ThereforeArticle Submission, those are just some of the Photoshop magic that you can use for your color brochures. Try some of these out and see what they can do to improve your brochure designs. Good luck!

Source: Free Articles from ArticlesFactory.com

ABOUT THE AUTHOR


Katie Marcus writes useful information about brochure printer and brochure printing .

Monday, August 2, 2010

Applying Photoshop Magic on Your Brochures

Do you want your brochure designs to look better and greater than they were before? Well then, before you go on to send your designs to the brochure printer, try doing several tweaking first.

In this article we have listed down a few little Adobe Photoshop magic tricks that will see your brochure printing designs improve and becoming more eye catching. Just follow the tips below and see if you may want to do this in your brochures.

Enhancing your images – The first little Photoshop magic that you can do is to enhance your images. Enhancing your graphics, makes them look more vibrant and basically more attractive to readers. They will engage more with the pictures and hopefully get the dominant feeling out of them.

You can improve your images for your color brochures by simply adjusting the true color values and the brightness and contrast settings of the image. In addition, if there are errors in the images like splotches, or even image elements that you do not want see, you can easily erase these elements with the eraser tool and the clone tool in Photoshop.

Adding filter effects – Also, to add a more general effect to the whole brochure, you can try adding some filters into certain design elements. You can make your pictures look like posters, sketches or paintings using special artistic filters in Photoshop.

You can also add in some softening effects, blurs to text, and images to make the brochures look lighter and softer. There are also filter effects to make things look grainy or distorted, if you want to add a little bit of personality in your brochure designs. Doing these effects makes the brochure unique and interesting so make sure to try these filters out.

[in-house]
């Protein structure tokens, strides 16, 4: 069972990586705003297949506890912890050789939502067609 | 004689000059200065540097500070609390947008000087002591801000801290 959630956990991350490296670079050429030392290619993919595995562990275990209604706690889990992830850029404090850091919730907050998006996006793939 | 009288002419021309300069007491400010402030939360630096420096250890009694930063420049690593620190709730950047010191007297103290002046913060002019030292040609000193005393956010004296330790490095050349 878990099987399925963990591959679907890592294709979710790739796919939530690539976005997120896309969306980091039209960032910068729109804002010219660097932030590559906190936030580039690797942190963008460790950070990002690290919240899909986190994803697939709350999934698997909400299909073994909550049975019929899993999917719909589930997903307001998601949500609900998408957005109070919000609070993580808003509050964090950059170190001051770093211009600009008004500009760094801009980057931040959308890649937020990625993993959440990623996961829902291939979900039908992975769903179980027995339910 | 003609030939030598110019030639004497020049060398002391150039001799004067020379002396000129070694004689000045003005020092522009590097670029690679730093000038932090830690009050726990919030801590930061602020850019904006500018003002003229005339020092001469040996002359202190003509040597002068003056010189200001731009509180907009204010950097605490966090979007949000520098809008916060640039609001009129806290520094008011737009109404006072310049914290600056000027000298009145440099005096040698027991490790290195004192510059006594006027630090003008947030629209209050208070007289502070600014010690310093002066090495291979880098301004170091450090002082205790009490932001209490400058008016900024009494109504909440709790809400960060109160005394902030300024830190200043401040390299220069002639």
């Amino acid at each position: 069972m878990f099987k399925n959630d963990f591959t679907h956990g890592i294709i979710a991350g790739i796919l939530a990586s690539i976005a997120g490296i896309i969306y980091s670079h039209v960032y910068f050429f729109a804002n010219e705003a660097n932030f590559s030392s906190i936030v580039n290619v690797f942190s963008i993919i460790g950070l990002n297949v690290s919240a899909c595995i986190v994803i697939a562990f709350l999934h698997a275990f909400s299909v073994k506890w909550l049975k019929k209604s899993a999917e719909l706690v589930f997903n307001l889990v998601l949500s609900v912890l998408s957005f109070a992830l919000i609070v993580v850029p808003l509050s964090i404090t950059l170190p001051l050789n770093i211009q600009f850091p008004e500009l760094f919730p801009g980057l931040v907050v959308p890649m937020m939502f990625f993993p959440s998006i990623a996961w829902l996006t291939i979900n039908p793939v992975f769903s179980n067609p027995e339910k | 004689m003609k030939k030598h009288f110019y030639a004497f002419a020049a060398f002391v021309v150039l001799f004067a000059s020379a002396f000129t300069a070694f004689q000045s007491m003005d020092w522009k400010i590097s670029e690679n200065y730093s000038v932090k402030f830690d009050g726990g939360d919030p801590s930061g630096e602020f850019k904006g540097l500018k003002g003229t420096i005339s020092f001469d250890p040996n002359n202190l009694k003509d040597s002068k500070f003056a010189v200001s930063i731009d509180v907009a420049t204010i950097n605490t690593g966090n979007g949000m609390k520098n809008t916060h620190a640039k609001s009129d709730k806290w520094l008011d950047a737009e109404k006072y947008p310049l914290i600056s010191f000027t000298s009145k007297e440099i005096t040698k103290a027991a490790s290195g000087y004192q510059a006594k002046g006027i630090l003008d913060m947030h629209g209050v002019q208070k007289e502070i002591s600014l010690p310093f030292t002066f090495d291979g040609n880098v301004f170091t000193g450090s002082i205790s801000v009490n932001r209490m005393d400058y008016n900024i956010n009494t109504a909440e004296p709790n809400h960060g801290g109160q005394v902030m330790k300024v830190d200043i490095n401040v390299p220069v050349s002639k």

Making the text come out – Now, with regards to your text content one of the best ways to make them come out is by using some blending options. You can add in shadows into your text to make them look like they were lifted off the page.

Embossing effects can make 3D shadows for the text making them look three-dimensional. Glowing effects can make the text shine and come out, while texture fills can make your brochure text look like it was made out of a certain material. Playing with these blending options can really make your text more interesting. So if you want to emphasize some of your text and titles, try using this kind of magic.

Fiddling with your backgrounds –l Finally, one of the best subtle design magic that you can use for your brochures are texture effects in your background. While others are content in just a color background, in Photoshop, you can add in texture effects to make the background look more real with a certain type of material.